Wednesday, July 15, 2015


“Grace to you and peace from God our Father and the Lord Jesus Christ.”

This is how the apostle Paul begins his letter to the church at Ephesus. The letter that the apostle wrote to the church is one of the best representations of the grace and the peace of God to be found anywhere. For any Christian who is going through turmoil in their lives, where they are not experiencing peace, the book of Ephesians can remind us what is truly important.

When everything in life is put into perspective and we see what is ultimately crucial, we also see that the truly essential issues can never be in question for the believer, because these are the very matters where we see most clearly the grace of God.

When we see his grace, we have peace. Alternatively, it is useless trying to know peace without knowing the grace of God, for true peace can only flow from his grace.

After acknowledging the grace and the peace of God, Paul then continues in his letter with what is one of the most beautiful sentences in the Bible. It is a long sentence. The sentence begins with verse three and continues until the end of verse fourteen. If Paul would have had an editor for his writings, he probably would have been asked to break this sentence up into several smaller ones. Indeed, that is what we are going to do in this message and in the couple to follow. We do this because in the sentence, Paul talks about so many riches that are given to the Christian that we cannot take it all in with one breath of air.

Making our way through this sentence, in some ways, is  like climbing a mountain. We know that it is on the summit of the mountain where we have the richest perspective of the countryside around us, but we do not have the stamina to make it up to the top of the mountain in one mad dash. The mountain climber must take it in stages.

The goal, of course, is to reach the summit, but the climber must also make smaller goals; he must occasionally sit down and take a rest. However, at each resting place and even though he has not yet reached the summit, the climber can enjoy a new vista. He can look out over the surrounding countryside and see the beauty that is around him.

So it will be for us as we climb our way through this long sentence. Before we reach the end, there are several beautiful things to see along the way. However, also like climbing a mountain, some of the stages are a little difficult and sometimes we will even question if we can make it through to the next stage. But we do. In order to reach the summit to gain a perspective of the grace and peace of God, we push ourselves to make it through some of the more difficult spots.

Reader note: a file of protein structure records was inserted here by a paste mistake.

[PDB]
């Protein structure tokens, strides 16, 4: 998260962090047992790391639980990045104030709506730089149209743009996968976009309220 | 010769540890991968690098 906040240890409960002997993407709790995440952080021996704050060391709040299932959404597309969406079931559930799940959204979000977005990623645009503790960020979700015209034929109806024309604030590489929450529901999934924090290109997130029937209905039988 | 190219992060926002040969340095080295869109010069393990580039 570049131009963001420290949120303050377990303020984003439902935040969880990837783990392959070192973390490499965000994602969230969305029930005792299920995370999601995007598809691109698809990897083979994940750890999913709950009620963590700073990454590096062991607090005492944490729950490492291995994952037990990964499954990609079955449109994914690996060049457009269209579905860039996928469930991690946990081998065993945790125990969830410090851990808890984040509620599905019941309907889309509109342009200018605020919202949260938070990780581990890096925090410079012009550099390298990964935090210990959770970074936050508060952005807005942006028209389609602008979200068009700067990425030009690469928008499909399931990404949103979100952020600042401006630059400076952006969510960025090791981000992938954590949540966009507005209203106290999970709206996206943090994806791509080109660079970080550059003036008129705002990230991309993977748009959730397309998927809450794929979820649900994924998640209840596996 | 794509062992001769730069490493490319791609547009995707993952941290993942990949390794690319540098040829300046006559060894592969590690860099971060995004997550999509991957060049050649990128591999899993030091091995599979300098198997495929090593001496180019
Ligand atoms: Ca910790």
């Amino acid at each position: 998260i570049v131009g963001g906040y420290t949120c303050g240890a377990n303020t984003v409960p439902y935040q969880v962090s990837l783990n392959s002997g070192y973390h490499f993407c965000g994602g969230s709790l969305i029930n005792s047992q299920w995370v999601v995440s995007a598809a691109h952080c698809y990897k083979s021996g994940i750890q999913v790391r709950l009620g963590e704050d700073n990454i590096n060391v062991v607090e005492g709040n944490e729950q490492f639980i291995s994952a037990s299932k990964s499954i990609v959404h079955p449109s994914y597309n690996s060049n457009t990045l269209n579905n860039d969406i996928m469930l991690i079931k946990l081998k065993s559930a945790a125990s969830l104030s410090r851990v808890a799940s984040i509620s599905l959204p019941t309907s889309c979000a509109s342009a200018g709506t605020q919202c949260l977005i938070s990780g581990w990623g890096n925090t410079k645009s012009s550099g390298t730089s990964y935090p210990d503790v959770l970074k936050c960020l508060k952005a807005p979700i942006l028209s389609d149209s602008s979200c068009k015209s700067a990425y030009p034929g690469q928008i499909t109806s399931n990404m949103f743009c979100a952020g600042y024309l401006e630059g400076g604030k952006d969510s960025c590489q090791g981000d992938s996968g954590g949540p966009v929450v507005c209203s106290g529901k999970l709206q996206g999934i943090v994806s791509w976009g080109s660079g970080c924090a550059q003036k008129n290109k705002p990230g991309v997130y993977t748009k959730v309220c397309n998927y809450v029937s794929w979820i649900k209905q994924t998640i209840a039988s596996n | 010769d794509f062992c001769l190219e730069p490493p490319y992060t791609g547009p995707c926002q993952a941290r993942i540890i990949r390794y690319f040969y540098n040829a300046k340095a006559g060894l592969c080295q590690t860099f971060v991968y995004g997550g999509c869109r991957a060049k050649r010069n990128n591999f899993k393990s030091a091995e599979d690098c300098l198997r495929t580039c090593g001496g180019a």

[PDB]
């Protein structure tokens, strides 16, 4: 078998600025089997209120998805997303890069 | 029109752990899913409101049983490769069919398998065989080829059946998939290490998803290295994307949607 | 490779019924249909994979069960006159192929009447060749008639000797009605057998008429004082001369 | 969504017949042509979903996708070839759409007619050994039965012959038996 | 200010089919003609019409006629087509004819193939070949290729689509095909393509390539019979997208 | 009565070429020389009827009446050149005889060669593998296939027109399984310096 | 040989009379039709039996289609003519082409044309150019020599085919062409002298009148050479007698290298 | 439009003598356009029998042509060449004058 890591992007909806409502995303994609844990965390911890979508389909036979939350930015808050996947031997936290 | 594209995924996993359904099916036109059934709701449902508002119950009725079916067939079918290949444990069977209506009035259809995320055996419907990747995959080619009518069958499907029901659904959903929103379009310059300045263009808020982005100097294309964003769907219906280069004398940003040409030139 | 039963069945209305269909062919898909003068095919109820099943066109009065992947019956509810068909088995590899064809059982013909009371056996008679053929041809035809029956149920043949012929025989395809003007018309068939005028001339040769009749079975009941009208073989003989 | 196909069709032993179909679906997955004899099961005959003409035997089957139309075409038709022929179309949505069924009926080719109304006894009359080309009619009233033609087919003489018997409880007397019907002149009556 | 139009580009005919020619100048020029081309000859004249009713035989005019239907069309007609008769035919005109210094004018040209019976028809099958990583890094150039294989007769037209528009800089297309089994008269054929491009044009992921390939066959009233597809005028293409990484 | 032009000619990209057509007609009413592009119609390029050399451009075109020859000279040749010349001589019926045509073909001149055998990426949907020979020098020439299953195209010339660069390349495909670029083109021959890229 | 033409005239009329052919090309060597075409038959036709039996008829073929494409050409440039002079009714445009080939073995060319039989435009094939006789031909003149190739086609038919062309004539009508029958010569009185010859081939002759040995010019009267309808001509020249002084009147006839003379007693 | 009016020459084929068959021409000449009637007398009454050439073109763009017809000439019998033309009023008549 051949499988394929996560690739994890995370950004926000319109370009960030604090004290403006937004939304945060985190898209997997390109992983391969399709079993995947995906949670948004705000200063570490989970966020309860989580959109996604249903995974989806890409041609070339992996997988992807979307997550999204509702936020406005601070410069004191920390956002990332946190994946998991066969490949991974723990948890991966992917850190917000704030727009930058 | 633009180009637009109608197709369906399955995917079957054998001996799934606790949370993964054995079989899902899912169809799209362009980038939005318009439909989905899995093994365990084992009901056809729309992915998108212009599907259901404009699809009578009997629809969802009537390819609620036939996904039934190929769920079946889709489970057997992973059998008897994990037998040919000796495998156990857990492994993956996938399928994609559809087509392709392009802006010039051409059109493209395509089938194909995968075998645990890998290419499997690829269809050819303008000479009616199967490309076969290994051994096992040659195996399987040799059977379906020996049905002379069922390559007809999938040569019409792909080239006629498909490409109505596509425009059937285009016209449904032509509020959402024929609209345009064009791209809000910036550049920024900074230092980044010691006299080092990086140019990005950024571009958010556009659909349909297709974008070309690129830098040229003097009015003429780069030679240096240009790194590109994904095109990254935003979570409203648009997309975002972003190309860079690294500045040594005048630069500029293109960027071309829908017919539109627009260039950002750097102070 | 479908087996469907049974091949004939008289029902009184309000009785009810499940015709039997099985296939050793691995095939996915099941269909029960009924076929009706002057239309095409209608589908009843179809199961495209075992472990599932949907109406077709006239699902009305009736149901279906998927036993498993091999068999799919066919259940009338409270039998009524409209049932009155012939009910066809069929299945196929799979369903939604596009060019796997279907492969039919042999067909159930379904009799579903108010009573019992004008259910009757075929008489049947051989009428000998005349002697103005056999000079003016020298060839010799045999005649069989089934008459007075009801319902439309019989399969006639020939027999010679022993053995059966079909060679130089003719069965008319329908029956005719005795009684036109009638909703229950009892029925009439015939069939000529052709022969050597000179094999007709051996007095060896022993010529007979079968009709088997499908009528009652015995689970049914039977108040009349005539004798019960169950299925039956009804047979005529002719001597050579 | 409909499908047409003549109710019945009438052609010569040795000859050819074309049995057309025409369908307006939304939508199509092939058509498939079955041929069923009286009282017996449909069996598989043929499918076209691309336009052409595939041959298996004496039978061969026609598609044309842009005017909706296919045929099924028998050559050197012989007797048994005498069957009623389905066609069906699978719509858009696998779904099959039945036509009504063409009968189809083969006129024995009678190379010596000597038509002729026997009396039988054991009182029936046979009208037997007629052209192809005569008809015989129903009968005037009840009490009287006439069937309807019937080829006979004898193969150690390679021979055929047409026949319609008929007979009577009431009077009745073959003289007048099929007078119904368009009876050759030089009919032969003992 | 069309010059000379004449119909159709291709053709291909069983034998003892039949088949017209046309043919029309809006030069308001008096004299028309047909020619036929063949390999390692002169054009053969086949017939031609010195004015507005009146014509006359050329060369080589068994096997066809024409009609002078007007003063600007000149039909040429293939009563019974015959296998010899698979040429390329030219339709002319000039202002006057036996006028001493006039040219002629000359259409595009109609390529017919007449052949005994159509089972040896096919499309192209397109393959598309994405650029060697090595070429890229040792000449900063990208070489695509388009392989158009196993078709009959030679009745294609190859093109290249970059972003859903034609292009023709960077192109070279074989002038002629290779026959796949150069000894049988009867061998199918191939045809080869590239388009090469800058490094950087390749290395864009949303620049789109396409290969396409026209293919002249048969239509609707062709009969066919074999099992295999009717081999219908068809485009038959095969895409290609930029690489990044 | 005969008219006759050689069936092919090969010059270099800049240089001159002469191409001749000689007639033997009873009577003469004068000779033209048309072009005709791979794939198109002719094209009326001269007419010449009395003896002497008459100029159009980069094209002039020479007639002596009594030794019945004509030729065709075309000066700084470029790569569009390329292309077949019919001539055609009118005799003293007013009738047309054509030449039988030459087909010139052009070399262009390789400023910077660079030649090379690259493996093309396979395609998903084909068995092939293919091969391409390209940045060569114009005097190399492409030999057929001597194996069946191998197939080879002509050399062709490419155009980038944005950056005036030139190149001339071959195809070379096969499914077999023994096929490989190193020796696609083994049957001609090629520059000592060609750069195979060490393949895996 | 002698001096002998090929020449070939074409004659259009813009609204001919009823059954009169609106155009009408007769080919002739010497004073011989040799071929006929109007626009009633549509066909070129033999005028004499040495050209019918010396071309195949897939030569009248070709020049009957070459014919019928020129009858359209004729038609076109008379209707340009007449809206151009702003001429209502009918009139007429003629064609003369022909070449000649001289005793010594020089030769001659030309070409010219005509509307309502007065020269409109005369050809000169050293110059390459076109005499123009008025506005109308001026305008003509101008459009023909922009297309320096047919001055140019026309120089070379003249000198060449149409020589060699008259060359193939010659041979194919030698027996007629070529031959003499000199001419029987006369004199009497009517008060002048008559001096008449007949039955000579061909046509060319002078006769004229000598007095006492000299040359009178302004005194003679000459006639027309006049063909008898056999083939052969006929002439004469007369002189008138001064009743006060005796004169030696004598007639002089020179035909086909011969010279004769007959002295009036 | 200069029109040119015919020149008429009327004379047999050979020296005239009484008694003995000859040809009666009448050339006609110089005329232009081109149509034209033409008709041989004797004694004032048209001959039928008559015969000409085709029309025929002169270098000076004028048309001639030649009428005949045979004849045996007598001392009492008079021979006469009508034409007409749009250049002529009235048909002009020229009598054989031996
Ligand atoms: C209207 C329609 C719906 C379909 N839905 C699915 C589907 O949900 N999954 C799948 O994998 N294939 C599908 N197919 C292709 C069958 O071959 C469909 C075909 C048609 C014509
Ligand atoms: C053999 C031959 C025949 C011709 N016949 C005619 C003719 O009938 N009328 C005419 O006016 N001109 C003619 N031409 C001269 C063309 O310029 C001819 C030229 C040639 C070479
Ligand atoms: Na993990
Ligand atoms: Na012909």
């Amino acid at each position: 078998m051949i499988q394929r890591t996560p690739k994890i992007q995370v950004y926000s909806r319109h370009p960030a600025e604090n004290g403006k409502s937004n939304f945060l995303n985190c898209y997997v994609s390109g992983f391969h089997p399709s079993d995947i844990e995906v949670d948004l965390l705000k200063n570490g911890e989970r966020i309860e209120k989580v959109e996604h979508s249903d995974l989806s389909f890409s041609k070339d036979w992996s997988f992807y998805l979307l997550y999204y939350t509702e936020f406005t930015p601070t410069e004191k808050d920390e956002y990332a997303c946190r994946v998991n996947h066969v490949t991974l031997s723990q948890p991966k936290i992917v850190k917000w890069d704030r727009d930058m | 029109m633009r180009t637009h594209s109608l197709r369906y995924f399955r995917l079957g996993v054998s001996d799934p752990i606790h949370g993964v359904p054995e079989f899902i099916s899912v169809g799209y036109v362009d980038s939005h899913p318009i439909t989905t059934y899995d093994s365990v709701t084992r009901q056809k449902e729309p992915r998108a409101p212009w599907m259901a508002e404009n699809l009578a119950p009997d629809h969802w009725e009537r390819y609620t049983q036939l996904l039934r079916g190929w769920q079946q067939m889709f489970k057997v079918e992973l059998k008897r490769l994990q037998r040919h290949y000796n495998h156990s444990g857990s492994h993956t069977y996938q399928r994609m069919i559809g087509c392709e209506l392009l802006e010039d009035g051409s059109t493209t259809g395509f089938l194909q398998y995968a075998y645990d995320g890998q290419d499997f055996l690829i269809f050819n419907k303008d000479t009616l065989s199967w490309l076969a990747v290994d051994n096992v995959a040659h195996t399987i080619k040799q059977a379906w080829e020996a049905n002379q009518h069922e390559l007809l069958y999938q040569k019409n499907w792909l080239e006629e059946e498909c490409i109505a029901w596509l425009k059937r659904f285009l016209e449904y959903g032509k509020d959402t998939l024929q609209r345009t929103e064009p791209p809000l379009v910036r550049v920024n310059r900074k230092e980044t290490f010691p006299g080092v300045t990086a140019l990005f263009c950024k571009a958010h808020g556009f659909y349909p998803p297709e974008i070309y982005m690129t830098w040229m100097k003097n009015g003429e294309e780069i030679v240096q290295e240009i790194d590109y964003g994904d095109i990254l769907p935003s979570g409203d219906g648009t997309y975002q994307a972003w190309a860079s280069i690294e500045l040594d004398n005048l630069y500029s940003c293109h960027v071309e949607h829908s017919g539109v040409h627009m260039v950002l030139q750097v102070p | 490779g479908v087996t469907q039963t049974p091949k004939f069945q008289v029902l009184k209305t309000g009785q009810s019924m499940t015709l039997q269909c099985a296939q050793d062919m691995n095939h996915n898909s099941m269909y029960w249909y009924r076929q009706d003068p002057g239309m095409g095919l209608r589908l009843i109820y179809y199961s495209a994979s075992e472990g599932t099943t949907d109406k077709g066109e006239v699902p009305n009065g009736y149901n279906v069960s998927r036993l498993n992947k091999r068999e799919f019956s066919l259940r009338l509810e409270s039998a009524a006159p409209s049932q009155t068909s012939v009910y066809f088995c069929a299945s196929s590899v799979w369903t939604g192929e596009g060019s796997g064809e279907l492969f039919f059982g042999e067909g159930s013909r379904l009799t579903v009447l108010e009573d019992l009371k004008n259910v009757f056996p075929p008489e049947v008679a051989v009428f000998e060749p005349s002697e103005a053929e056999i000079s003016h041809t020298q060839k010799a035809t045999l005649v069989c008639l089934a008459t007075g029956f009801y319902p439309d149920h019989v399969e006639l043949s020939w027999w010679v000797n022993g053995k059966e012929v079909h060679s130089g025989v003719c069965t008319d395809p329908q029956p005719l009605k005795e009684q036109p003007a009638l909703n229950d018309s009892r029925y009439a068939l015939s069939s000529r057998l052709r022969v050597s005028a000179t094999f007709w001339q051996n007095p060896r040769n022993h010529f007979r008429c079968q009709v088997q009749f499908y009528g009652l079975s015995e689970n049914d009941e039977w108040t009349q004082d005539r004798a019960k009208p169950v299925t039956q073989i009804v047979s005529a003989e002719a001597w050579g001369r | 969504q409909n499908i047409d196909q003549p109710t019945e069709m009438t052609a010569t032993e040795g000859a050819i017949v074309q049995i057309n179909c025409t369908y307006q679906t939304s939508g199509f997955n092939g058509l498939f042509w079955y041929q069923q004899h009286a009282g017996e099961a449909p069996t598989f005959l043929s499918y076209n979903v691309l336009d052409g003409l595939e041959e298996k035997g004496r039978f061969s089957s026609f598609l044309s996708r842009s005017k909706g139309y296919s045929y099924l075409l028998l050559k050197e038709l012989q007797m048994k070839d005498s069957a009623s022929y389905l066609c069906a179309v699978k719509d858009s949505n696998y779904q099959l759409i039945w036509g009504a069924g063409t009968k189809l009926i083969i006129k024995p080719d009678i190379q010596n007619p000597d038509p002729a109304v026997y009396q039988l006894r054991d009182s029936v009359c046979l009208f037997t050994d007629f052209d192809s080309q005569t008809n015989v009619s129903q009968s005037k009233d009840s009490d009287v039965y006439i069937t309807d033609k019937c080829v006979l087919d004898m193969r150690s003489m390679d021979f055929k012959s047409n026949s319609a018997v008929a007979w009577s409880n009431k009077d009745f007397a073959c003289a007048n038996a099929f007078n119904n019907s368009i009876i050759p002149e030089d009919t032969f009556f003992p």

So it is, with this little pep talk, that we begin our way through this introductory sentence of Paul’s.

Spiritual Blessings in the Heavenly Places
Happily enough, our first steps are not difficult at all. Paul begins, “Blessed be the God and Father of our Lord Jesus Christ, who has blessed us in Christ with every spiritual blessing in the heavenly places” (Ephesians 1:3 ESV).

This portion of the sentence is like the walk through the meadow at the foot of the mountain. As we stroll through the grasses and the flowers, we see the blessings of God. They are all around us. We see them, of course, in the material blessings that we have. They are in the food that we eat and the roof that is over our heads. We see them in friends and family. If we take the time to look, we see the blessings of God at every step.

It is true that many people do not see this. Many are in such a state of preoccupation in their lives that they miss seeing what is around them, just as many can walk through a mountain meadow and not notice the many flowers blooming around them. Perhaps one of the reasons that these people do not notice the beauty around them is that they are so anxious to reach the top of the mountain, that they feel that they do not have time to enjoy the walk up to the base. 

But important as these everyday blessings are, we should notice that Paul is not really talking about material blessings here. He is talking about “spiritual blessings in the heavenly places.”

What do these words mean? We know what material blessings are, because we can see them and touch them. Indeed, we do every day. But it is a little more difficult for us to understand what Paul means when he talks about spiritual blessings. I do not think that it should worry us that this is difficult for us to comprehend, and I will tell you why...
(I am going to stop here for a couple of days. This will be quite a long post and I will be breaking it up into several parts to help you make it through a little at a time. These verses of Ephesians deal with such things as predestination and other difficult subjects, so it is perhaps best to take it slowly through the verses.

This post is actually a collection of three, 20 minute sermons that I gave at our church)

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